Cormier Road is gravel, but approximately twice as wide as Pryor Road. It sits atop a vast high bench of hay fields and pastureland, and of itself is not terribly picturesque. But you never know what you’ll run into.

Bones

Ed Kemmick/Last Best News

These crows flew up and away as I approached the site where they’d been picking on the bones of a dead cow. A rib cage is just visible at the bottom of the frame. There are more photos of the grisly scene in the gallery above.

I hadn’t been on Cormier Road long when a flash of movement caught my attention off to the east. I glanced over and there on the edge of a stubble field, several hundred yards away, were two bald eagles pirouetting through the sky, with three more bald eagles on the ground below them, along with seven or eight big crows.

I was too far away to get a decent photo, so I got out and walked over to see what the attraction was. The eagles were gone long before I arrived, but a gang of crows didn’t fly up from the cow carcass they were feeding on until I got quite close. There were the remains of at least three cows on the side of a small hill, one with just enough meat left on its bones to justify the avian picnic, the others long dead and picked clean.

I saw nothing else of that nature, but what makes that road worth the drive is its sense of wide-openness, and the sense that you could be a few hundred miles from Billings, rather than 15 miles as the crow flies from downtown.

At one point, coming up on big rounded buttes of brown grass, with snow-choked ravines running down their flanks, I had the momentary sensation of being up on the steppe-like prairie near the top of the Beartooth Pass.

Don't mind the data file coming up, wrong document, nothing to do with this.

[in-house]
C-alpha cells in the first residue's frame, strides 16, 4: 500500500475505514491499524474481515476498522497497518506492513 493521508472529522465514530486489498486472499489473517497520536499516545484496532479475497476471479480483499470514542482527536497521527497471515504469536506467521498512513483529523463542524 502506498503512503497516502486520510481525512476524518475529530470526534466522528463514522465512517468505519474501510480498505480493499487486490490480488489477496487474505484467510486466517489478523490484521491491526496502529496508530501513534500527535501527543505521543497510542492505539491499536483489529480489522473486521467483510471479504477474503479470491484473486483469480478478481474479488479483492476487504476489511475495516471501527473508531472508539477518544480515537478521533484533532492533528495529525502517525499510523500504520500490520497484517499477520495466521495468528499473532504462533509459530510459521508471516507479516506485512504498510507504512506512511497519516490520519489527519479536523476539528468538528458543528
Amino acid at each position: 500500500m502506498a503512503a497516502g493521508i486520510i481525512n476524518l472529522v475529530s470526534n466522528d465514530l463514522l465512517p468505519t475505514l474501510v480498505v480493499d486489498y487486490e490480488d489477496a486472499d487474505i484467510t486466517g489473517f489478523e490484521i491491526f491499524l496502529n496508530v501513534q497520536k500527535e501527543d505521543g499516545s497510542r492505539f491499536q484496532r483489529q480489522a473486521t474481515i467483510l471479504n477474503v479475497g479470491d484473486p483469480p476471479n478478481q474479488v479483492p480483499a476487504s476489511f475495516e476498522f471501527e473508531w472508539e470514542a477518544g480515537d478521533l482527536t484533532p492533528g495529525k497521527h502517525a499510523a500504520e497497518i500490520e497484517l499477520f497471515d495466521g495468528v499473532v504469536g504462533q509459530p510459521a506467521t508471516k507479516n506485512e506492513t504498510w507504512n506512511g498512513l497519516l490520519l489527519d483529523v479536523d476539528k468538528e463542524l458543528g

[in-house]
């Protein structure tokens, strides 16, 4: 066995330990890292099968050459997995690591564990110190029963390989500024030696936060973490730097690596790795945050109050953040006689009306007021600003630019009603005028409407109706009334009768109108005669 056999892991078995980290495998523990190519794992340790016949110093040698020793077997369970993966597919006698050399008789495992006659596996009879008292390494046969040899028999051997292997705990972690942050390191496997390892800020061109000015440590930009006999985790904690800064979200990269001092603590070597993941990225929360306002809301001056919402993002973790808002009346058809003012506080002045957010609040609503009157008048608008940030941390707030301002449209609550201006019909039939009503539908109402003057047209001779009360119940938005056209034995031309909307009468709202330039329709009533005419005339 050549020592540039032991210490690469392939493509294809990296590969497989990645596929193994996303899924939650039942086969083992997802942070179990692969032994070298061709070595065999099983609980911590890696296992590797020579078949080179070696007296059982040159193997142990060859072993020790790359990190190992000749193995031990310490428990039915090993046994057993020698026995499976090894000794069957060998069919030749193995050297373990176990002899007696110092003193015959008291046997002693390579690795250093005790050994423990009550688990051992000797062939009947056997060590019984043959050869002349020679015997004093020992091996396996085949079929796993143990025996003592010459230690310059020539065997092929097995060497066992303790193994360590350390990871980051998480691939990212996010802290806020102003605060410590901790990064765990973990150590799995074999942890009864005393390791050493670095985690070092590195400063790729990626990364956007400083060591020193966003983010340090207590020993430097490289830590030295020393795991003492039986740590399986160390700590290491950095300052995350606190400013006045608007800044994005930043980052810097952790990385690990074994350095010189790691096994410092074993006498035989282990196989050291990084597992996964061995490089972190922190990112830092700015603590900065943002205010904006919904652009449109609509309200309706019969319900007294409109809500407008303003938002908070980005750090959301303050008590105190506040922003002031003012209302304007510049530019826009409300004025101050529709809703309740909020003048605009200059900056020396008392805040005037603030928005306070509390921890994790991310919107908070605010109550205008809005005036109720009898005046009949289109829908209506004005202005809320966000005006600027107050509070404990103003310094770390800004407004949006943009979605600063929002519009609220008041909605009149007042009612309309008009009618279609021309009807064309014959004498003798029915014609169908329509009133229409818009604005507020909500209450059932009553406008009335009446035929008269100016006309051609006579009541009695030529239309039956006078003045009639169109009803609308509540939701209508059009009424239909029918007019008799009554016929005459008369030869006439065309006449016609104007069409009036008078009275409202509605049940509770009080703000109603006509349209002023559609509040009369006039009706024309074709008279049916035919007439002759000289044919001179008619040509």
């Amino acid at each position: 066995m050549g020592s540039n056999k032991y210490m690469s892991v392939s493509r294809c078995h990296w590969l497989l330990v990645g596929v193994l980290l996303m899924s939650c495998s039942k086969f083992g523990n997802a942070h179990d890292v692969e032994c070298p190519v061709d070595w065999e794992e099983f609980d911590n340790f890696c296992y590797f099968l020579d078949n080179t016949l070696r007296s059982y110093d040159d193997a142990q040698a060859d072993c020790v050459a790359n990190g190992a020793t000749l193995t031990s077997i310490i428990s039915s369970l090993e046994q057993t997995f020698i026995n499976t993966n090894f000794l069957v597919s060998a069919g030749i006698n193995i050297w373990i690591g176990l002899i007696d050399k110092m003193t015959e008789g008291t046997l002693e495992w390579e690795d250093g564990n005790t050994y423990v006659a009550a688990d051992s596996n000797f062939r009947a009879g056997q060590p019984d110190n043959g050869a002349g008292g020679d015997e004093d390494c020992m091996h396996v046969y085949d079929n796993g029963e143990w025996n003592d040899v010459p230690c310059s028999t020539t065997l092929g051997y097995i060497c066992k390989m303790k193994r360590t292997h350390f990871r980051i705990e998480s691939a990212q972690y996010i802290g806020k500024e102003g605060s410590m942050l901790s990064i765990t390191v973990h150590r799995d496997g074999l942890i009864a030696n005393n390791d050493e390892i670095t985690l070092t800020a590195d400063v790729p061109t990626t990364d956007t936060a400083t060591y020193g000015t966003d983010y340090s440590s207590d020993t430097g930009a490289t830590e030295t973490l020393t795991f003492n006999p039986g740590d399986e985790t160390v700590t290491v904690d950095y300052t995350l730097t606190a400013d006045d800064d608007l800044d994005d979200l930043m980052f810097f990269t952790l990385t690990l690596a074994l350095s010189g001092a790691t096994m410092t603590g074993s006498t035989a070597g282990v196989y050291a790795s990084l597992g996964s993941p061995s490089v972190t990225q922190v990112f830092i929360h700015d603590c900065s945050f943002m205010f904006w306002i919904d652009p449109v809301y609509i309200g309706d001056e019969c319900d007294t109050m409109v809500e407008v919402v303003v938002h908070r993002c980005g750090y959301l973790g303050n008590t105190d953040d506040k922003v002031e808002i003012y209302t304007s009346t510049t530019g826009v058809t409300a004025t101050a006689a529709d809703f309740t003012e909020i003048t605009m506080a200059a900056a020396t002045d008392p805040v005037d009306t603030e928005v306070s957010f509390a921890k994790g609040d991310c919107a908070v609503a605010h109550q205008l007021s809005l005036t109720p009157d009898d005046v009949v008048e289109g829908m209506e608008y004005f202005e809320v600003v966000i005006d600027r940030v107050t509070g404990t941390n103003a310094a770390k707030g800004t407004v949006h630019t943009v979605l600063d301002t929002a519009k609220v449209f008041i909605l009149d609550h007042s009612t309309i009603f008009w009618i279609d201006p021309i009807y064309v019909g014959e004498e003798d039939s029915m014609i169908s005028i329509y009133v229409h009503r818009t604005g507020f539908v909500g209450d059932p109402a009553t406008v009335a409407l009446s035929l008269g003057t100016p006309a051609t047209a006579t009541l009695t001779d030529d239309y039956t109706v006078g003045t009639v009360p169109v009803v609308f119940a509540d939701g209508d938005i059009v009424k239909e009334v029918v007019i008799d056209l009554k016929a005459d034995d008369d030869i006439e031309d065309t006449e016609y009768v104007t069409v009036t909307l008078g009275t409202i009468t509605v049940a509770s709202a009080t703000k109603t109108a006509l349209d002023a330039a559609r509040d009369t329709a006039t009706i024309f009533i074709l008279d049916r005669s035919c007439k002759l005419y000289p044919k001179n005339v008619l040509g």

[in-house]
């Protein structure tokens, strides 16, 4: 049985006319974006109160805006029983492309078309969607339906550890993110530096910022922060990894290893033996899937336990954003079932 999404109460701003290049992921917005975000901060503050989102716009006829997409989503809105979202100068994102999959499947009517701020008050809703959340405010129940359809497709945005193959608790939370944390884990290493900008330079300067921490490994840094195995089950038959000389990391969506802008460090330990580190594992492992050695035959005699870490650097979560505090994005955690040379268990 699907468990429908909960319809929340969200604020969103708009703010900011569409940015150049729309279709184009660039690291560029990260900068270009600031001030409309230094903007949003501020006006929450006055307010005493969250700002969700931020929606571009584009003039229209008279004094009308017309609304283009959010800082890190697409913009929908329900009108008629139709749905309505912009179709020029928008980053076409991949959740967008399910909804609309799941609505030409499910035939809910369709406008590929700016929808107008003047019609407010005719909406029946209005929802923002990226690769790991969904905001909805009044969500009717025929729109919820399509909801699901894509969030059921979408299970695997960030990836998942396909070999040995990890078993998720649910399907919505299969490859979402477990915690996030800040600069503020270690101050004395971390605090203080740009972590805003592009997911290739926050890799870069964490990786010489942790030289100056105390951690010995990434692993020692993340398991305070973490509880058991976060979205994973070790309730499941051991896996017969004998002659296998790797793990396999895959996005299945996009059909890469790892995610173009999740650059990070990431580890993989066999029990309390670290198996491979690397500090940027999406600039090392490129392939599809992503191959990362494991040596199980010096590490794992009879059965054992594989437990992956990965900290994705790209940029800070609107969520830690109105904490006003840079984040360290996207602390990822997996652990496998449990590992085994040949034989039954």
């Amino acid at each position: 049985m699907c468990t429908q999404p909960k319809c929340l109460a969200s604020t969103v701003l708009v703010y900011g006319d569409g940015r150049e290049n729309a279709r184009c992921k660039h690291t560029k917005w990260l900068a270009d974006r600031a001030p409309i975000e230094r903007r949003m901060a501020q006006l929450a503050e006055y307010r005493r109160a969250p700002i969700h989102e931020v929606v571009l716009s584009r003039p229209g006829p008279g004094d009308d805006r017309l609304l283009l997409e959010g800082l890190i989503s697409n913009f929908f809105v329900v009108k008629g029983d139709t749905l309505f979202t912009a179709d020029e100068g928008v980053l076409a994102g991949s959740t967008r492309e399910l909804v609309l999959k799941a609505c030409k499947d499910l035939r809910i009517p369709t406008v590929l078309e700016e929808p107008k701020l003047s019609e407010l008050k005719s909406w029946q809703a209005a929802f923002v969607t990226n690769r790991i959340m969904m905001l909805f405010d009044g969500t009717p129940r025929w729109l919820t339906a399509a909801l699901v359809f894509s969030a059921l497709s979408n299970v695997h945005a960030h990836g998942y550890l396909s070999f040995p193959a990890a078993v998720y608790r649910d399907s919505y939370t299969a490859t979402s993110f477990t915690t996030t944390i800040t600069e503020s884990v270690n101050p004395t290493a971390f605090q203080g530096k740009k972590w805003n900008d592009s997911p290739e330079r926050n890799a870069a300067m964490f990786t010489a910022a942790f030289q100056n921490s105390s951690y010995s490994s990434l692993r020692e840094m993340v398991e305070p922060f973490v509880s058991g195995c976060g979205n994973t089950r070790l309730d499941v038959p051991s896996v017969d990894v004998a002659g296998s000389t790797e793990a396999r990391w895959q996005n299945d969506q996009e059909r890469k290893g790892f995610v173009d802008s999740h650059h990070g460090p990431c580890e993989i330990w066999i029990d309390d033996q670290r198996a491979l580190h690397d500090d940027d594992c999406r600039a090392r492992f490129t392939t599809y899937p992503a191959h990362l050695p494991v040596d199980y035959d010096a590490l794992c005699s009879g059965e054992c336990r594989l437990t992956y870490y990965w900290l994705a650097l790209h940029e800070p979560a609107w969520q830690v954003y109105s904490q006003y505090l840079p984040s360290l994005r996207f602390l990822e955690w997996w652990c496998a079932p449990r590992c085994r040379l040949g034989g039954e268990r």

And there were the Crazies again, looking bluish-white in the distance, with the Beartooths to the south and the Big Snowies to the northeast. From one spot I thought I could even see the Castle Mountains north of the Crazies.

In addition to those ranges that come in and out of view, the whole time you’re on Cormier Road the Pryor Mountains are visible just beyond the big plain south of the road. I’ve never seen the Pryors from such a perspective, so close but from an elevated vantage point.

Cormier Road eventually dead-ended and turned into Stratford Hill Road, which runs straight north for a few miles. This road was even more surprising, somehow, because it seemed even more remote. It is a narrow dirt road that curves through a broad valley before climbing a steep hill, Stratford, no doubt, from the top of which there is another grand view.

Stratford Hill Road soon turns into Hillcrest, which would have taken me past the landfill and back to Blue Creek Road, but I was not quite ready to give up the gravel yet, so I detoured west on Keller Road and then again on Fritz Road, which came out on Duck Creek Road not far from the Yellowstone River.

The jaunt covered about 85 miles and took me nearly three hours, which may give you some idea of how slowly I drove, and how often I stopped for photographs, or just to take in the view.

Good call, boss.